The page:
angle by in example 0.5 degrees each time.

But we have a simpler method to get a continuous circle even if it's not perfect.

As we have a line drawing function, we will draw lines between the points given by 2 successive values of the

angle.

for (int i = 0; i < 360; i++)
{
float angle0 = DEG_TO_RAD(i);
int x0 = centerX + radius * cos(angle0);
int y0 = centerY + radius * sin(angle0);
float angle1 = DEG_TO_RAD(i + 1);
int x1 = centerX + radius * cos(angle1);
int y1 = centerY + radius * sin(angle1);
gfx.line(x0, y0, x1, y1, Color(255, 255, 255));
gfx.render();
sys.wait(20);
sys.processEvents();
}
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And we get a nicer circle.

Changing the parameters

As a reminder we had:

x = x_{C} + R * cos θ
y = y_{C} + R * sin θ

Now changing xThere is nothing very interesting to do with that.

But what do we get if we put a different radius for x and y ?

int centerX = SCREEN_WIDTH / 2;
int centerY = SCREEN_HEIGHT / 2;
int radiusX = 200;
int radiusY = 100;
for (int i = 0; i < 360; i++)
{
float angle0 = DEG_TO_RAD(i);
int x0 = centerX + radiusX * cos(angle0);
int y0 = centerY + radiusY * sin(angle0);
float angle1 = DEG_TO_RAD(i + 1);
int x1 = centerX + radiusX * cos(angle1);
int y1 = centerY + radiusY * sin(angle1);
gfx.line(x0, y0, x1, y1, Color(255, 255, 255));
gfx.render();
sys.wait(20);
}
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We get an ellipse.That was easy to predict because if one of the radius is not the same as the other we can think that we multiplied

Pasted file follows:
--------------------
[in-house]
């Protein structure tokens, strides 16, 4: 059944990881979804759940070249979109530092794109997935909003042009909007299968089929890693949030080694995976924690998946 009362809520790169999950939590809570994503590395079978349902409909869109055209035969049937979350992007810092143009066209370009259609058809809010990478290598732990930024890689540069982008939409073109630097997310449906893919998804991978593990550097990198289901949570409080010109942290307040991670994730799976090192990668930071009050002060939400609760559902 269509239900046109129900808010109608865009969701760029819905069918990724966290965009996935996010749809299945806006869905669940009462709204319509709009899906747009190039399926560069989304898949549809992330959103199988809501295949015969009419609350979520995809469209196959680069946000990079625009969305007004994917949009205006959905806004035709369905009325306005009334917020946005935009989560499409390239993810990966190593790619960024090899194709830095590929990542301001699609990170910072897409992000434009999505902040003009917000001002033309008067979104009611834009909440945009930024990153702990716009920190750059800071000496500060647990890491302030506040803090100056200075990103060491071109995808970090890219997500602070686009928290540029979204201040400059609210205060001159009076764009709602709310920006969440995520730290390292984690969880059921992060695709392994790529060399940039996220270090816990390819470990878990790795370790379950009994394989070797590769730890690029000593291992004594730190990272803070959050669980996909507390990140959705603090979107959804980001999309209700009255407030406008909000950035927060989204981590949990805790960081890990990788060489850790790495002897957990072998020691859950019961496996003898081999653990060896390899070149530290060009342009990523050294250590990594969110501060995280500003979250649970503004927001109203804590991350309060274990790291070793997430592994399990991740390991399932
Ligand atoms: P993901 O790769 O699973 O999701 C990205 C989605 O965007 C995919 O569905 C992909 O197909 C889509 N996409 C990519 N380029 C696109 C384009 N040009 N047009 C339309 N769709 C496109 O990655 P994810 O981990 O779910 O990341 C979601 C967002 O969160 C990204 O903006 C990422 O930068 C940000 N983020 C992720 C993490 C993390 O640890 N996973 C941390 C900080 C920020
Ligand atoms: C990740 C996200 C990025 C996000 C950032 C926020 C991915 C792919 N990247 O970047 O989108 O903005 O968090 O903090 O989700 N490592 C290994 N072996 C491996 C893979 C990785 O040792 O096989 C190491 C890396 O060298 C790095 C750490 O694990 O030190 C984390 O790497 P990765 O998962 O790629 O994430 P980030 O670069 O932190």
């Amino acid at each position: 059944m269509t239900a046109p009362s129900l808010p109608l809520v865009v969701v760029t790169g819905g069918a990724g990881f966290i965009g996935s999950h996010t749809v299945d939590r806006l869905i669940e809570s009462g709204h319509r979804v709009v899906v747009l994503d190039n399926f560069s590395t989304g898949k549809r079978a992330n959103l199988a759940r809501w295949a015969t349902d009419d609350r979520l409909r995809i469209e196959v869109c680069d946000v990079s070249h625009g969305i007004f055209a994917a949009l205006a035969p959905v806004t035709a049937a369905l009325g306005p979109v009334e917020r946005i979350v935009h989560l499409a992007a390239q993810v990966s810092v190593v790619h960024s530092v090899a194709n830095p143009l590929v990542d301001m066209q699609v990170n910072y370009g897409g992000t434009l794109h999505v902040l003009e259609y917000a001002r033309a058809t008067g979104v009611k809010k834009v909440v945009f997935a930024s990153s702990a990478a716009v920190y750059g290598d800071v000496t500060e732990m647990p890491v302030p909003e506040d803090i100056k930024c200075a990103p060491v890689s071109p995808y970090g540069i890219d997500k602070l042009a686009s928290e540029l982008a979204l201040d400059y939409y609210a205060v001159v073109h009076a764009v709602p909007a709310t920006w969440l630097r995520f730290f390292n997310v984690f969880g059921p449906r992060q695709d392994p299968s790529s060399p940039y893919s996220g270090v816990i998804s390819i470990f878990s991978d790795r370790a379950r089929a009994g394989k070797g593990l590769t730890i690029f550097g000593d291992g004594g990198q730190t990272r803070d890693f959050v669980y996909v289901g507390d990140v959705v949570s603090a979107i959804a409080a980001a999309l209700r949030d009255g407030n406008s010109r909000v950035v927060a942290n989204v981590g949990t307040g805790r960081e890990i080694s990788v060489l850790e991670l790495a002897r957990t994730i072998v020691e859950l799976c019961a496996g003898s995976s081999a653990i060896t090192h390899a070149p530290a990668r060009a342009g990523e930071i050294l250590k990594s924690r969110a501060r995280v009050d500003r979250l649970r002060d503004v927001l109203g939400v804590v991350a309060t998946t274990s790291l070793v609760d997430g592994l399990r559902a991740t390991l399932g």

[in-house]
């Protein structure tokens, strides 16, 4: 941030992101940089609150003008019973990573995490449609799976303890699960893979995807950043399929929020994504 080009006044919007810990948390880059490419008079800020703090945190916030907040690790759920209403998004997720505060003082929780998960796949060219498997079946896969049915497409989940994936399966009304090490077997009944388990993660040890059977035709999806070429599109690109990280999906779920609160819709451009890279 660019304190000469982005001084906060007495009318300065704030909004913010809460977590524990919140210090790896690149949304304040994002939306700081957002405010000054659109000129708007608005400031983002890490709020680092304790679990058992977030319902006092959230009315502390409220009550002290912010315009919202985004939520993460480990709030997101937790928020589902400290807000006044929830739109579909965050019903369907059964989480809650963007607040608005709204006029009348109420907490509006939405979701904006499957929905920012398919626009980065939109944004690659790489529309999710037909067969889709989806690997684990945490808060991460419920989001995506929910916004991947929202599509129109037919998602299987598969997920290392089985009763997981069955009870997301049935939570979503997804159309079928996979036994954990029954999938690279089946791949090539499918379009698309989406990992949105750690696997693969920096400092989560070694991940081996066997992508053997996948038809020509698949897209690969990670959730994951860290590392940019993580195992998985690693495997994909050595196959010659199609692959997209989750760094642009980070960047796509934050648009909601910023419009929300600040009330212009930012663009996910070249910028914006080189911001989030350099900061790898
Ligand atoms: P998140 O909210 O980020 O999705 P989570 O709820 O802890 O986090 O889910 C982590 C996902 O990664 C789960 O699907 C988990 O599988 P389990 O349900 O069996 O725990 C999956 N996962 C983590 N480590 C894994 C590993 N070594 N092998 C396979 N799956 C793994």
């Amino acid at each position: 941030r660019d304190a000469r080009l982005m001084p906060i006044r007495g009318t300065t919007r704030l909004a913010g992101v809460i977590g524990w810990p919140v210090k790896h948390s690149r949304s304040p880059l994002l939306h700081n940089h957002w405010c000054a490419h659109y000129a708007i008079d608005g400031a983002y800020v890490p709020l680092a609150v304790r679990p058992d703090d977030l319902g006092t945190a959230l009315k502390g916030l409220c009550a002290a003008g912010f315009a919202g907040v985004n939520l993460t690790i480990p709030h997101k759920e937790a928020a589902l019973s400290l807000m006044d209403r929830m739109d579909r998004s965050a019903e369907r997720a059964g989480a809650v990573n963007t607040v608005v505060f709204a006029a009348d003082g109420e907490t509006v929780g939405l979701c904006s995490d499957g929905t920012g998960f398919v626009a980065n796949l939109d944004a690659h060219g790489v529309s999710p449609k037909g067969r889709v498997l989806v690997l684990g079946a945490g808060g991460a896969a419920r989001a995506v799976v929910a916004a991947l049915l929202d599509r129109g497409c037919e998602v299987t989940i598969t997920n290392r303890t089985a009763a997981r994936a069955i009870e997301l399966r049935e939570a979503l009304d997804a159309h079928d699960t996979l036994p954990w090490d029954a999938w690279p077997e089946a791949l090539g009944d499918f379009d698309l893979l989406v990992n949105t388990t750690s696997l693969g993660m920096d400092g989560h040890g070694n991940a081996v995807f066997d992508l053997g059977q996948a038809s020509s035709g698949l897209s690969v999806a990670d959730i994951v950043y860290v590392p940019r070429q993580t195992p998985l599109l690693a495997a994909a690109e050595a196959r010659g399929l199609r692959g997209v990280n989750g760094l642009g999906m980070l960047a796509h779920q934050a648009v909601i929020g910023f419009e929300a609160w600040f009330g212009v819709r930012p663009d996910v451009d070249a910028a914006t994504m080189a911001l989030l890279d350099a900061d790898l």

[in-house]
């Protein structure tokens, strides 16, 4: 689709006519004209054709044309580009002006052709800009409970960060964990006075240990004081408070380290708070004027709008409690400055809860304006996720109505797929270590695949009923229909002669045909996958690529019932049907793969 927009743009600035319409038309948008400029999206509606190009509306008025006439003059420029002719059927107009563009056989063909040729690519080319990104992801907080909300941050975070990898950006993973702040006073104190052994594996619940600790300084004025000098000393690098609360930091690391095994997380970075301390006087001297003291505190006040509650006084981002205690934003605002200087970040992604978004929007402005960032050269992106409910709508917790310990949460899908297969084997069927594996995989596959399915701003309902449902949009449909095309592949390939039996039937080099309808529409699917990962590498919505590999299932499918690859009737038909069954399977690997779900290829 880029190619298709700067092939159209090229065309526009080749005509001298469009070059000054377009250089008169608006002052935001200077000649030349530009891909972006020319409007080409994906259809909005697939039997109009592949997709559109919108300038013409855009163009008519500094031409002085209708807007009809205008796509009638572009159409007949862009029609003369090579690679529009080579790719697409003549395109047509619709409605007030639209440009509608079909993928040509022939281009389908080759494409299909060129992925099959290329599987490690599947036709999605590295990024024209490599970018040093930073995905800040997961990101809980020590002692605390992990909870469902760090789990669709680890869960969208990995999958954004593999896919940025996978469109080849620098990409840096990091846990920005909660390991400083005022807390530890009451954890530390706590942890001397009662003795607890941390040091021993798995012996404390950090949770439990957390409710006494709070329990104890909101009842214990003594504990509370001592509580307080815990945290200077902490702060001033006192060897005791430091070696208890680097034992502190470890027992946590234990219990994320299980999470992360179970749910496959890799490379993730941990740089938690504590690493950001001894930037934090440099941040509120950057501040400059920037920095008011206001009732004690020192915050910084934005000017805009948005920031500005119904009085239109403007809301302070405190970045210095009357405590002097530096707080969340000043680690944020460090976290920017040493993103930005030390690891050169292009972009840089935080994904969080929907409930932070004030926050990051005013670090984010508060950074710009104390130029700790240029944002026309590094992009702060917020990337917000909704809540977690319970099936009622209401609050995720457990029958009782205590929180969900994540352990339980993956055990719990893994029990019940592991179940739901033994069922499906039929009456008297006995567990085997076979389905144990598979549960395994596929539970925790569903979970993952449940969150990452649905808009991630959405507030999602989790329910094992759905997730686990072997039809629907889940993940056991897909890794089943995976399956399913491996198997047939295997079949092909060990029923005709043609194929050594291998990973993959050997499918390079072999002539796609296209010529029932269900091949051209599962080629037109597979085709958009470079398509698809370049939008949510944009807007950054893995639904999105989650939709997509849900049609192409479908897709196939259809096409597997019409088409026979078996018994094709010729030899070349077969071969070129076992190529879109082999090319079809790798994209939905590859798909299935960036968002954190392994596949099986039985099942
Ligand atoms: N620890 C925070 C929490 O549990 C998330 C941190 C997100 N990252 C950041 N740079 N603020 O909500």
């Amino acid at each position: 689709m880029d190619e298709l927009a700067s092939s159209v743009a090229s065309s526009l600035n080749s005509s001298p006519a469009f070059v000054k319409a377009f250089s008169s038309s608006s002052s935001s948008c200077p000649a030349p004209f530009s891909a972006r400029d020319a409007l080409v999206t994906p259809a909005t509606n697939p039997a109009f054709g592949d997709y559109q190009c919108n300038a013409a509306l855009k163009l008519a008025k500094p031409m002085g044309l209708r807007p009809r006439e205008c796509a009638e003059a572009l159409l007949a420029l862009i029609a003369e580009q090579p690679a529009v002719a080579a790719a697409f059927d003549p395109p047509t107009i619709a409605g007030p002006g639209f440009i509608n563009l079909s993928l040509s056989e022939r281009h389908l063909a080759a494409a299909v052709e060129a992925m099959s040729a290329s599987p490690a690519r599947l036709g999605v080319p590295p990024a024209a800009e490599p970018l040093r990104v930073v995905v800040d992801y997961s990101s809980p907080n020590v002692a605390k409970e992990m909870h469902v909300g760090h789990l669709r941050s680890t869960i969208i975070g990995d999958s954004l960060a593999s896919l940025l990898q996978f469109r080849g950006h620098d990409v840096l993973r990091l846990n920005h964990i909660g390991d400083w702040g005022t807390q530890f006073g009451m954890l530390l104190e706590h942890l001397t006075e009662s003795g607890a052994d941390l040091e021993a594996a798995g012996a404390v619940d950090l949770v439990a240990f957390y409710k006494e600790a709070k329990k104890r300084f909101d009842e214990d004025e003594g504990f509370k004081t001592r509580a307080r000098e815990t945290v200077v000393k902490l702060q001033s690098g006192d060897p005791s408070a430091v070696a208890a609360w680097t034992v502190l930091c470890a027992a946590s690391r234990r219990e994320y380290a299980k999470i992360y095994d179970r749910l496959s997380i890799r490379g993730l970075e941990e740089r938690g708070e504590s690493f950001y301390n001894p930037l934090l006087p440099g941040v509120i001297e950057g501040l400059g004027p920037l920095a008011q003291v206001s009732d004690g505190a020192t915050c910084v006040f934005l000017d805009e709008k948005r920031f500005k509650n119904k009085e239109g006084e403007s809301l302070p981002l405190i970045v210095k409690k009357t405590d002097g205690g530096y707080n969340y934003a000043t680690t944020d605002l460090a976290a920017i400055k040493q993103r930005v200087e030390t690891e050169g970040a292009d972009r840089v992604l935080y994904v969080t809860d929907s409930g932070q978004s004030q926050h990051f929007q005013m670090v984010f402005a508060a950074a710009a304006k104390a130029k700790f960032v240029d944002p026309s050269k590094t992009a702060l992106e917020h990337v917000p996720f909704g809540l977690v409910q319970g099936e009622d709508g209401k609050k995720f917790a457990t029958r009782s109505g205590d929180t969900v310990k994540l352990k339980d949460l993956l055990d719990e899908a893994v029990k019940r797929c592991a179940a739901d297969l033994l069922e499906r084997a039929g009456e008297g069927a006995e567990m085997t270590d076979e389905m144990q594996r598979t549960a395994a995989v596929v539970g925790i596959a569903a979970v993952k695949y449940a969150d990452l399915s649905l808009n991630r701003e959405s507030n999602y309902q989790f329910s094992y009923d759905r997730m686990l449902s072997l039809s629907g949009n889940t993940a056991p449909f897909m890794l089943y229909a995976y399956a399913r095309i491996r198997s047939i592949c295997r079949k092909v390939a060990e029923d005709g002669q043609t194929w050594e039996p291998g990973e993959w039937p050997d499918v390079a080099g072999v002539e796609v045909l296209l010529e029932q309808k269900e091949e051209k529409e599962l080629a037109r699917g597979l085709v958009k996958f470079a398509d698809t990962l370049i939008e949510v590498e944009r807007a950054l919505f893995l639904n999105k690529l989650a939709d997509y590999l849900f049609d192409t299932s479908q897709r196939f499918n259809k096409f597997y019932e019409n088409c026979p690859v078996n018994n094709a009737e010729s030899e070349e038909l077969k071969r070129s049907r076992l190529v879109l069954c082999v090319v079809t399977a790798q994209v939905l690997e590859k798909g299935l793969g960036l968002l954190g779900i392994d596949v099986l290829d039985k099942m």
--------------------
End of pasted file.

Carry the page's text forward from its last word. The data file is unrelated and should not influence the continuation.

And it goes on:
it by a constant, so we have "stretched" our original circle along one axis.

Now what happens if we add a value to the angle θ ?

If we add the same value to both axes, we will still have a circle, but the point where it starts to be drawn will

be different.

You can try it by yourself.

But if we add a value to only one of the axes we will get a different result.

int centerX = SCREEN_WIDTH / 2;
int centerY = SCREEN_HEIGHT / 2;
int radius = 200;
float angleAdd = DEG_TO_RAD(20);
for (int i = 0; i < 360; i++)
{
float angle0 = DEG_TO_RAD(i);
int x0 = centerX + radius * cos(angle0 + angleAdd);
int y0 = centerY + radius * sin(angle0);
float angle1 = DEG_TO_RAD(i + 1);
int x1 = centerX + radius * cos(angle1 + angleAdd);
int y1 = centerY + radius * sin(angle1);
gfx.line(x0, y0, x1, y1, Color(255, 255, 255));
gfx.render();
sys.wait(20);
}
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Now we have a tilted ellipse.If we vary the value we add between -90 and 90 degrees we get a nice image that looks nearly 3D.

for (int i = 0; i < 360; i++)
{
for (int j = -90; j <= 90; j += 10)
{
float angleAdd = DEG_TO_RAD(j);
float angle0 = DEG_TO_RAD(i);
int x0 = centerX + radius * cos(angle0 + angleAdd);
int y0 = centerY + radius * sin(angle0);
float angle1 = DEG_TO_RAD(i + 1);
int x1 = centerX + radius * cos(angle1 + angleAdd);
int y1 = centerY + radius * sin(angle1);
gfx.line(x0, y0, x1, y1, Color(255, 255, 255));
}
gfx.render();
sys.wait(20);
}
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We will see another way to change these formulas in a future article.